My Loved One Just Passed Away, What Should I Do?
This is Part 2 our my series "What Should I Do After Someone Dies". You can view part one (Steps 1-5) here. Though it may be hard to take action after a Loved One passes away, it is important to take care of certain matters to protect the estate and keep it safe from crooks.
Step 6: Cancel credit cards.
In our internet society, credit card data can be stolen or misdirected in a nanosecond. When the credit card owner is deceased, this is a tempting prospect for credit card and identity thieves. Review the card information in the decedent's wallet and mail and notify the credit card companies promptly of your Loved One's death.
Step 7: Notify your Loved One's bank.
The bank may not be aware of your Loved One's passing unless you tell them. Automatic deposits and withdrawals may continue that may have to be undone later - at considerable inconvenience. Also crooks can sometimes target deceased persons' bank accounts.
Step 8: Take care of the mail.
If a family member will be living there, then the decedent's mail should be kept in one place for the executor's review. If no one will be living there for the time being, the post office should be notified to hold or forward the mail so that it doesn't pile up in the mailbox. That's an open invitation to burglars or mischief makers.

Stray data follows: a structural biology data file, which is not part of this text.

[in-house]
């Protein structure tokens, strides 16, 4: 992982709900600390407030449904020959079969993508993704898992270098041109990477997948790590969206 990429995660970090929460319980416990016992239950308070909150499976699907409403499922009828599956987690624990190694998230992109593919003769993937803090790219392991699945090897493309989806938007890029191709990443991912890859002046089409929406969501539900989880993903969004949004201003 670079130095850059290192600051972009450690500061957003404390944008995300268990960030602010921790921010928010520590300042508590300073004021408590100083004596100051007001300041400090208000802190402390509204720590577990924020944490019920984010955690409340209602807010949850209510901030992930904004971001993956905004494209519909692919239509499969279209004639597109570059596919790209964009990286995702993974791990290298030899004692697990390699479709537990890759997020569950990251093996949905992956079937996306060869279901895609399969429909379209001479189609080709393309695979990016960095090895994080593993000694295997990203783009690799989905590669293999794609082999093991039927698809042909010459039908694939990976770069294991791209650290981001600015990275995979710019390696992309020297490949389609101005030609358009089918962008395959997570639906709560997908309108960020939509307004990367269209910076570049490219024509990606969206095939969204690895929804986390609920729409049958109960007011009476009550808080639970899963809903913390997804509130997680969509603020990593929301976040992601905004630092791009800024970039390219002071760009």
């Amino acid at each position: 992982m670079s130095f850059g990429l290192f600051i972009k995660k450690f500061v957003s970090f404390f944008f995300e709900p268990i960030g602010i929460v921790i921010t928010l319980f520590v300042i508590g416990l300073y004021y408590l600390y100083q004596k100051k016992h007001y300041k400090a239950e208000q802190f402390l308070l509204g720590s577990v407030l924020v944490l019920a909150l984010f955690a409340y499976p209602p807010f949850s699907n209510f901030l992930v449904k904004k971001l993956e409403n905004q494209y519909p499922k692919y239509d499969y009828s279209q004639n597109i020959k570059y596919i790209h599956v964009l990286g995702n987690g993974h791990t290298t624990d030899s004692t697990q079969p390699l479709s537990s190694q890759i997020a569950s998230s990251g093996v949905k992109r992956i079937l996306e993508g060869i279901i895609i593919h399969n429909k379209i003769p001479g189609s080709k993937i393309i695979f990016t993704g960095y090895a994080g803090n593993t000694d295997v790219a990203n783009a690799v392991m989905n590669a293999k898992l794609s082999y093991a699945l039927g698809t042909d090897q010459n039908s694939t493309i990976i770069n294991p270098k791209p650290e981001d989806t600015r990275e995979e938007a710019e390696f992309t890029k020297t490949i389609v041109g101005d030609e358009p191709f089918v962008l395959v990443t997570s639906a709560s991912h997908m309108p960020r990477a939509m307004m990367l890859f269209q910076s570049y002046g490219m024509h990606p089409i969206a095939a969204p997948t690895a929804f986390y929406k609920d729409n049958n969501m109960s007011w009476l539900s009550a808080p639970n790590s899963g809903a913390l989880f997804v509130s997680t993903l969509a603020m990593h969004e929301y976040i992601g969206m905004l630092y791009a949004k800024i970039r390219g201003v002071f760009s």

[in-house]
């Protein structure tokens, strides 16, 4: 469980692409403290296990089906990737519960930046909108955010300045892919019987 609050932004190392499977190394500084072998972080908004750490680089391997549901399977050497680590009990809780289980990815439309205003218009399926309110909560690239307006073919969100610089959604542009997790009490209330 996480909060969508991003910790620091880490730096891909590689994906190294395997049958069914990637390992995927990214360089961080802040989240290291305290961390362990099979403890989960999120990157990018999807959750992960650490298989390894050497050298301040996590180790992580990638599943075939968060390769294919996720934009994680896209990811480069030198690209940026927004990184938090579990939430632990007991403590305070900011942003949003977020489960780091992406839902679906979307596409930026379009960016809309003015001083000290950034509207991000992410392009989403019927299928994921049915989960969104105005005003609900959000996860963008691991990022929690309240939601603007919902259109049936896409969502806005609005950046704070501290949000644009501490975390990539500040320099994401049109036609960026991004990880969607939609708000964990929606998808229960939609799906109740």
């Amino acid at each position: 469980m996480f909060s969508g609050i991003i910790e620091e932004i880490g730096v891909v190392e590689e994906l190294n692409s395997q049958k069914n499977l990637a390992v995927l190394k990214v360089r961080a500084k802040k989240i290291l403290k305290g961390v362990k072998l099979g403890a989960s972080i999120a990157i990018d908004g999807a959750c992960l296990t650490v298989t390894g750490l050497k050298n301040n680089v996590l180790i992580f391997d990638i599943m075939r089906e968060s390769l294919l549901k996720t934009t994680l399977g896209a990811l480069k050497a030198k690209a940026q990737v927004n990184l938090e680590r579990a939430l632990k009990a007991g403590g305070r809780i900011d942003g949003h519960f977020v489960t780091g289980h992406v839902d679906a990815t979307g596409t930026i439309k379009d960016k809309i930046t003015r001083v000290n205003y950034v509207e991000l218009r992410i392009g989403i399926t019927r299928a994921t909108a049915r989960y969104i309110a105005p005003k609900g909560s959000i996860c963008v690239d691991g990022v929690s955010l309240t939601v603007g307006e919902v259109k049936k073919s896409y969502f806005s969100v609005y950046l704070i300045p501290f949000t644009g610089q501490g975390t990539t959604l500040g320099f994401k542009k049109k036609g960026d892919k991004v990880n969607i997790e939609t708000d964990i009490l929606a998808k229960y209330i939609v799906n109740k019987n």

Step 9: Contact present or past employers.
Often there will be death benefits or other things that will need to be addressed. Past or present employers should be informed of the death as soon as possible so that they can make necessary work arrangements and get the decedent's benefit applications under way.
Step 10: Contact Social Security Office.
If the decedent was receiving social security benefits those should be stopped immediately. If the decedent's benefits keep getting paid, this can be a headache for the executor to repay them later. What's more, if there are death benefits payable to the decedent's dependents, those should get started as soon as possible.
The contents of this article are for information only and is not to be interpreted as legal advice. For personal legal advice you should consult with an attorney who is experienced in probate law or estate planning.